Thursday, September 6, 2018

Still Making Plugins and Scripts Work with Art of Illusion

Update: I'm happy to say that after writing this post I made the decision to revise the book and it is now available for purchase. In the process, I developed a cloth simulator plugin for Art of Illusion. I include it as part of the book as an example of a use of Art of Illusion Distortions.

When a reader of Extending Art of Illusion contacted me about the possibility of updating the Art of Illusion scripts to Groovy, I became concerned. Firstly, because he wasn’t able to download the source code from the location specified in the book. Broken links on a webpage are one thing, but broken links in a book can be costly. Secondly, because I haven’t attempted to keep up with all of the changes to Art of Illusion that have taken place since the publication date of the book. There hasn’t been enough demand for the book to justify a revised edition. To address my concerns, I went back through the examples I included in the book—rebuilding with latest Java compiler and using Art of Illusion 3.03. With joy I’m able to say that they all still work. In spite of the book being seven years old, it remains useful anyone who is looking for instruction on how to create plugins for Art of Illusion.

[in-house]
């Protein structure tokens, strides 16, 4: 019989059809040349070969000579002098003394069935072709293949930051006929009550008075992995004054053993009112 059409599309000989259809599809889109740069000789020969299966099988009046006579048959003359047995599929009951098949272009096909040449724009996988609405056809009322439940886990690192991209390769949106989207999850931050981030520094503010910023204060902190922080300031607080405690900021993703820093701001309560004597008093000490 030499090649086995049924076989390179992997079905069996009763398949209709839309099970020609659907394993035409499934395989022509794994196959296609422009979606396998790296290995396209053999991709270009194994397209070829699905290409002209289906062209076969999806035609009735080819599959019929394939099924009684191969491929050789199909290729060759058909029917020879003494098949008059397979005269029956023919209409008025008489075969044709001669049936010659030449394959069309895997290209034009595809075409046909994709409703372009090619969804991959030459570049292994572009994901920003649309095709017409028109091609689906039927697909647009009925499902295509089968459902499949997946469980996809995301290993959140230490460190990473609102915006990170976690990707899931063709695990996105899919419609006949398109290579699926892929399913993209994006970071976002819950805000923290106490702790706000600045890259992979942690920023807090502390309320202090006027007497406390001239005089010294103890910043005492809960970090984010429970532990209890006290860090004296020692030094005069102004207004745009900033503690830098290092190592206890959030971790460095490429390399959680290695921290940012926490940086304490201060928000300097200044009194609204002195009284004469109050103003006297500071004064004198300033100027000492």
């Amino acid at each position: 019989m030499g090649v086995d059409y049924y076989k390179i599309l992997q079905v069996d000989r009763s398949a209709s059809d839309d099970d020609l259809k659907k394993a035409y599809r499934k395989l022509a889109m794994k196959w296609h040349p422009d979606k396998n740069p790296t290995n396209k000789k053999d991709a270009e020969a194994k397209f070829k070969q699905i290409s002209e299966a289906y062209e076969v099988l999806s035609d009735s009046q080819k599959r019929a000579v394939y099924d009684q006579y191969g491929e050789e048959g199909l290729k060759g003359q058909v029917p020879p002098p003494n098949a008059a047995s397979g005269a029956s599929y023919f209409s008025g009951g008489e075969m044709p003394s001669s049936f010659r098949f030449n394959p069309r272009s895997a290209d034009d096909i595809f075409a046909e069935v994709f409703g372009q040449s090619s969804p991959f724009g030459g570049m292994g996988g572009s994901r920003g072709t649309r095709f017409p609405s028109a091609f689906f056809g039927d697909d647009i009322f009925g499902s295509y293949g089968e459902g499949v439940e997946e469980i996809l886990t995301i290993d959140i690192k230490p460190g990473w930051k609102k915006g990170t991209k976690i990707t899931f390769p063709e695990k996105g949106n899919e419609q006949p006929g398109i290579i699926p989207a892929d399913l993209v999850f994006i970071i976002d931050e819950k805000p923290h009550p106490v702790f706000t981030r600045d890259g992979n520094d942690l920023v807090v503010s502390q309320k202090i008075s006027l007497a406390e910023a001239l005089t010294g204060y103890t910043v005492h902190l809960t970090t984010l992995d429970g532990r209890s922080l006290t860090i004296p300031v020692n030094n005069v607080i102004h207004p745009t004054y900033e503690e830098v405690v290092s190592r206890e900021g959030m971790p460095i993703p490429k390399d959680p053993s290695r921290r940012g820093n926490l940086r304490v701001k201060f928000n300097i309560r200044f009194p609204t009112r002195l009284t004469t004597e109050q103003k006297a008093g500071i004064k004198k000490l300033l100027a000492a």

I did find a couple of things that I would add to the book if I were to revise it. The first is that to use the examples you need to include the Bouy.jar in the list of linked libraries. I’m not sure if this is a result of a change or of an oversight on my part. The second is that I would include scripts written in Groovy in the book. I’ve somewhat corrected this by adding Groovy scripts to the .zip file that contains the examples. At this point, Art of Illusion still support BeanShell even as it is moving toward Groovy, so it is really up to the person writing the script to decide which one they want to use. There are a lot more similarities between BeanShell and Groovy than there are differences, so the only change I made to the axes script was to change the file extension from .bsh to .groovy
There were more differences with the Room script. At line 18 I removed the “private” specifier for the class. At line 105 I deleted “LayoutWindow layout”. At line 106 I removed the “final String” specifier because Groovy couldn’t see windowTitle as a global variable. And at line 116 I deleted “int roomCount = 0”. At 128 I rewrote the declaration as:
    float[] roomSmoothness;
    roomSmoothness = [0.0f, 0.0f, 0.0f, 0.0f];
Overall, it wasn’t difficult to make the changes, but it did take some effort and a little research to figure out the differences between the two scripting languages.